3 Episode results for "David Painter"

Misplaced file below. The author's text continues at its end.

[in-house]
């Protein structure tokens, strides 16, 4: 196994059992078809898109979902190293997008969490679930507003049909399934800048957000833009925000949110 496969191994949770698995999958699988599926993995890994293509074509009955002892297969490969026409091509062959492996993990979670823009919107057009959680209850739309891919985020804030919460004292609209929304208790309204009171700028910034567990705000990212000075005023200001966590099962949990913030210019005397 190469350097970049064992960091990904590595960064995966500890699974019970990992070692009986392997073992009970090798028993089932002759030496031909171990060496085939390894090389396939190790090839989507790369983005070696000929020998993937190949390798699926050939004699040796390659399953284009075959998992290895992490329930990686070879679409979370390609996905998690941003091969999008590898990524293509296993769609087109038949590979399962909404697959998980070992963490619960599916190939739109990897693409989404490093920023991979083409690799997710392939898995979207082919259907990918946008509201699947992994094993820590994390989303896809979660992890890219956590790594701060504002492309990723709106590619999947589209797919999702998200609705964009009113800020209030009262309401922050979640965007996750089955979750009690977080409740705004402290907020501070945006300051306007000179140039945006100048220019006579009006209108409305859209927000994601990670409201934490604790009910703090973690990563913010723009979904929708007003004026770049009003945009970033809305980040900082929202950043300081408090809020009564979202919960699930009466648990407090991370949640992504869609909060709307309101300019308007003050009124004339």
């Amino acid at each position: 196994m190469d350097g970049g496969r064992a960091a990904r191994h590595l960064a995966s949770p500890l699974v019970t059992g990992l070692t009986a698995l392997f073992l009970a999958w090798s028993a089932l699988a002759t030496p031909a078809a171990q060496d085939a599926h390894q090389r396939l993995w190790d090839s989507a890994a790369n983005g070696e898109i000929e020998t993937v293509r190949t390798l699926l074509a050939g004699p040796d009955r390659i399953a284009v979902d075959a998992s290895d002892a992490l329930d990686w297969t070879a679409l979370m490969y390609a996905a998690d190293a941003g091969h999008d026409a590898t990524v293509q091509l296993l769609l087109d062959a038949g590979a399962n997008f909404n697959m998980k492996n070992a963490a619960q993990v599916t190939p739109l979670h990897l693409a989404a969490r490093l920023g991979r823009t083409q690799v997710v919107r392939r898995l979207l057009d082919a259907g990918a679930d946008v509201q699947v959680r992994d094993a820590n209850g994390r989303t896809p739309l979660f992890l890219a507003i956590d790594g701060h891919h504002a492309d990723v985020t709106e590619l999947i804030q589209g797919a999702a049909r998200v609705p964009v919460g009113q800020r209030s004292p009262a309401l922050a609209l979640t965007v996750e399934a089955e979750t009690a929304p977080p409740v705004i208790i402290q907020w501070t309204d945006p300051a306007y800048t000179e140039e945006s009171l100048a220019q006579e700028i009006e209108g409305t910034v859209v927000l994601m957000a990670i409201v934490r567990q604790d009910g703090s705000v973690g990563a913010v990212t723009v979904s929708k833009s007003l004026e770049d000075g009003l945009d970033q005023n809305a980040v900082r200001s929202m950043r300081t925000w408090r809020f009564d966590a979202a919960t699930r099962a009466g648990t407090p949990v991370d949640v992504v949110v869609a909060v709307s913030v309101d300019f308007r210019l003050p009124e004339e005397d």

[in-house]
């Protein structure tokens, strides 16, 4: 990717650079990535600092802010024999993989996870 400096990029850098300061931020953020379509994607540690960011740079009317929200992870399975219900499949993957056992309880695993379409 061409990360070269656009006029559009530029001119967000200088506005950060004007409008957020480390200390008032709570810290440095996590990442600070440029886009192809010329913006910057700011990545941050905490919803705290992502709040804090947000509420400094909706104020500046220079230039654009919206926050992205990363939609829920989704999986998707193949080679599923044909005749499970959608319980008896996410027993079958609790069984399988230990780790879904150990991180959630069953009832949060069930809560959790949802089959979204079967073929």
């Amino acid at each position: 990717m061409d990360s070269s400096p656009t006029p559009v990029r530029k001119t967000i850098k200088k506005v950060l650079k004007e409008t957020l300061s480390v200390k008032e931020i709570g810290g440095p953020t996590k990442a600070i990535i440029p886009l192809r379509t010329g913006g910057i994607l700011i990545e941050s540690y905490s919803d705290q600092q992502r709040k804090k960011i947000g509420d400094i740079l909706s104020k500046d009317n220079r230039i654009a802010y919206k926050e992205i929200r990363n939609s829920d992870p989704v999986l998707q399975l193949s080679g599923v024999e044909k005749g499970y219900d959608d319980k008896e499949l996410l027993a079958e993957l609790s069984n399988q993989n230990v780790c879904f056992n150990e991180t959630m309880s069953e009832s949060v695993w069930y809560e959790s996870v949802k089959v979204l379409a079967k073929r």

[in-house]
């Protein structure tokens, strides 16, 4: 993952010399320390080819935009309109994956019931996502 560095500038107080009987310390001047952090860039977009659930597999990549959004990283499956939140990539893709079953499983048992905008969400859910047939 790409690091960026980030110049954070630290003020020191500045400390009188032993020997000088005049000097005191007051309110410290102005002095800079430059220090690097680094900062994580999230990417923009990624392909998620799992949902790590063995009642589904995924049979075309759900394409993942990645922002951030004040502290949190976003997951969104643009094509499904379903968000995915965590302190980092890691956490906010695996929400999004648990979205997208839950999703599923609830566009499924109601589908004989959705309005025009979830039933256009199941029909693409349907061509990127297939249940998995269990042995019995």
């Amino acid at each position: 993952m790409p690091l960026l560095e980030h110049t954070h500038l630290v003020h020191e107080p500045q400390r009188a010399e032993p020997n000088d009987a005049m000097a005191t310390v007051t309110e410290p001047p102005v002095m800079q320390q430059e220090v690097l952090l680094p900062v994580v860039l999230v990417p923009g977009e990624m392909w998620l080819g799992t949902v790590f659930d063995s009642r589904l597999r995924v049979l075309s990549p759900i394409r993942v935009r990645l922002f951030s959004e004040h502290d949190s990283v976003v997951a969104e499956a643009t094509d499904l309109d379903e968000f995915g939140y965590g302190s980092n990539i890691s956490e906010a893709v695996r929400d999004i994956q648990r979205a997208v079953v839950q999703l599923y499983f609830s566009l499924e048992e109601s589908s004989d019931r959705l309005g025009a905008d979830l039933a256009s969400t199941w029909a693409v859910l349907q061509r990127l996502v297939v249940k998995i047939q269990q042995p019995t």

Episode 256 (2021) David Paynter On How The Circular Economy Strengthen Communities